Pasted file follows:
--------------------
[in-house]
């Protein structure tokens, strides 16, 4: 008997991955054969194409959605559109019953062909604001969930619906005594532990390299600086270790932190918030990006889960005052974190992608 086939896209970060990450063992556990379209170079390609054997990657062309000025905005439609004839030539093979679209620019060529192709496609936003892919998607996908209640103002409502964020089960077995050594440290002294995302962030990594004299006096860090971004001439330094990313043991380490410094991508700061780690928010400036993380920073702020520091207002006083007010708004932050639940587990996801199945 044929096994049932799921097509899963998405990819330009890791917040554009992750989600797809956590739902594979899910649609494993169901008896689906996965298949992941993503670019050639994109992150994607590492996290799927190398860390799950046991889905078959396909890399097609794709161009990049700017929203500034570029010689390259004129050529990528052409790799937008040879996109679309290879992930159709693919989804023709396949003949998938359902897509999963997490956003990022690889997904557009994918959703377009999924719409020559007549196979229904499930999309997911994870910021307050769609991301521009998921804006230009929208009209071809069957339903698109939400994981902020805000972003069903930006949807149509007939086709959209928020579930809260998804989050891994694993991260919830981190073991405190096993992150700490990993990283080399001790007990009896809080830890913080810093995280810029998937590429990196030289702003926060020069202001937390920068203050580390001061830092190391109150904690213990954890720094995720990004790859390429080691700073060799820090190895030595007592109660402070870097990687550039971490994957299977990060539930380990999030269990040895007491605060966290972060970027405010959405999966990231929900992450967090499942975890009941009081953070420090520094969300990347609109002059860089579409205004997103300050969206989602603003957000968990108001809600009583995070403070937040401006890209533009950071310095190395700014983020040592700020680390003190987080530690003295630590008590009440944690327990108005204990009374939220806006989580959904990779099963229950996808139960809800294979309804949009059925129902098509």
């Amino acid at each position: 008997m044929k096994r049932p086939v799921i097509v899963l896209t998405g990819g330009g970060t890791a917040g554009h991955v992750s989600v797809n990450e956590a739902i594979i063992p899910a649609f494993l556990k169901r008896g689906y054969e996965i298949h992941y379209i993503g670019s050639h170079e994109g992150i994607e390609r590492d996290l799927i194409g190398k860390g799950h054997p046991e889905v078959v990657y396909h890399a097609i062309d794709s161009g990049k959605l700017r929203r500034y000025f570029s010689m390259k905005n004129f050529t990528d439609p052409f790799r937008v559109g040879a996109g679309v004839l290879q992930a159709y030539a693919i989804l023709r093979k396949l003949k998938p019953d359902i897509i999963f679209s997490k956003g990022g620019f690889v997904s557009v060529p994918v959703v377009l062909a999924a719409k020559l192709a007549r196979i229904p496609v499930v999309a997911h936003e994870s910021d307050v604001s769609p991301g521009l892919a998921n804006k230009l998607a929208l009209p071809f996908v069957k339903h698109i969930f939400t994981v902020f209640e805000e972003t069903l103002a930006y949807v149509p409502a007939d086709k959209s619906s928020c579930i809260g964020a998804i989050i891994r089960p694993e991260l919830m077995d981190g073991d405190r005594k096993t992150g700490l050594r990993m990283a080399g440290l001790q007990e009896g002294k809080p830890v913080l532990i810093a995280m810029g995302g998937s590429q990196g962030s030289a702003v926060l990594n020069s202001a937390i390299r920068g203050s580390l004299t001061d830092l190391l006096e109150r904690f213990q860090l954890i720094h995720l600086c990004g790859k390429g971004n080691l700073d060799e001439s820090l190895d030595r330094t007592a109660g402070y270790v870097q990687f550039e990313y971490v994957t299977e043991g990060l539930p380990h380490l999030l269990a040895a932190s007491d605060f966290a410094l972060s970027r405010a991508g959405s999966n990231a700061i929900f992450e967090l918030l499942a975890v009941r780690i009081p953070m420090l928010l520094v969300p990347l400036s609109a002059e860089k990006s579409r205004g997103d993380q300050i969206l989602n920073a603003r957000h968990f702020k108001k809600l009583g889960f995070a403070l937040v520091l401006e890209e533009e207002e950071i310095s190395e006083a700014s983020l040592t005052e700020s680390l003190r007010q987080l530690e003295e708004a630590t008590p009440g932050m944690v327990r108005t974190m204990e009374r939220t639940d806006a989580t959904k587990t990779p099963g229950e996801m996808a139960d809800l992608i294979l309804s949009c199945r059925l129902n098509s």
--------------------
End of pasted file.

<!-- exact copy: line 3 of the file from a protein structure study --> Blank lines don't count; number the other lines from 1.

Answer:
């Amino acid at each position: 008997m044929k096994r049932p086939v799921i097509v899963l896209t998405g990819g330009g970060t890791a917040g554009h991955v992750s989600v797809n990450e956590a739902i594979i063992p899910a649609f494993l556990k169901r008896g689906y054969e996965i298949h992941y379209i993503g670019s050639h170079e994109g992150i994607e390609r590492d996290l799927i194409g190398k860390g799950h054997p046991e889905v078959v990657y396909h890399a097609i062309d794709s161009g990049k959605l700017r929203r500034y000025f570029s010689m390259k905005n004129f050529t990528d439609p052409f790799r937008v559109g040879a996109g679309v004839l290879q992930a159709y030539a693919i989804l023709r093979k396949l003949k998938p019953d359902i897509i999963f679209s997490k956003g990022g620019f690889v997904s557009v060529p994918v959703v377009l062909a999924a719409k020559l192709a007549r196979i229904p496609v499930v999309a997911h936003e994870s910021d307050v604001s769609p991301g521009l892919a998921n804006k230009l998607a929208l009209p071809f996908v069957k339903h698109i969930f939400t994981v902020f209640e805000e972003t069903l103002a930006y949807v149509p409502a007939d086709k959209s619906s928020c579930i809260g964020a998804i989050i891994r089960p694993e991260l919830m077995d981190g073991d405190r005594k096993t992150g700490l050594r990993m990283a080399g440290l001790q007990e009896g002294k809080p830890v913080l532990i810093a995280m810029g995302g998937s590429q990196g962030s030289a702003v926060l990594n020069s202001a937390i390299r920068g203050s580390l004299t001061d830092l190391l006096e109150r904690f213990q860090l954890i720094h995720l600086c990004g790859k390429g971004n080691l700073d060799e001439s820090l190895d030595r330094t007592a109660g402070y270790v870097q990687f550039e990313y971490v994957t299977e043991g990060l539930p380990h380490l999030l269990a040895a932190s007491d605060f966290a410094l972060s970027r405010a991508g959405s999966n990231a700061i929900f992450e967090l918030l499942a975890v009941r780690i009081p953070m420090l928010l520094v969300p990347l400036s609109a002059e860089k990006s579409r205004g997103d993380q300050i969206l989602n920073a603003r957000h968990f702020k108001k809600l009583g889960f995070a403070l937040v520091l401006e890209e533009e207002e950071i310095s190395e006083a700014s983020l040592t005052e700020s680390l003190r007010q987080l530690e003295e708004a630590t008590p009440g932050m944690v327990r108005t974190m204990e009374r939220t639940d806006a989580t959904k587990t990779p099963g229950e996801m996808a139960d809800l992608i294979l309804s949009c199945r059925l129902n098509s």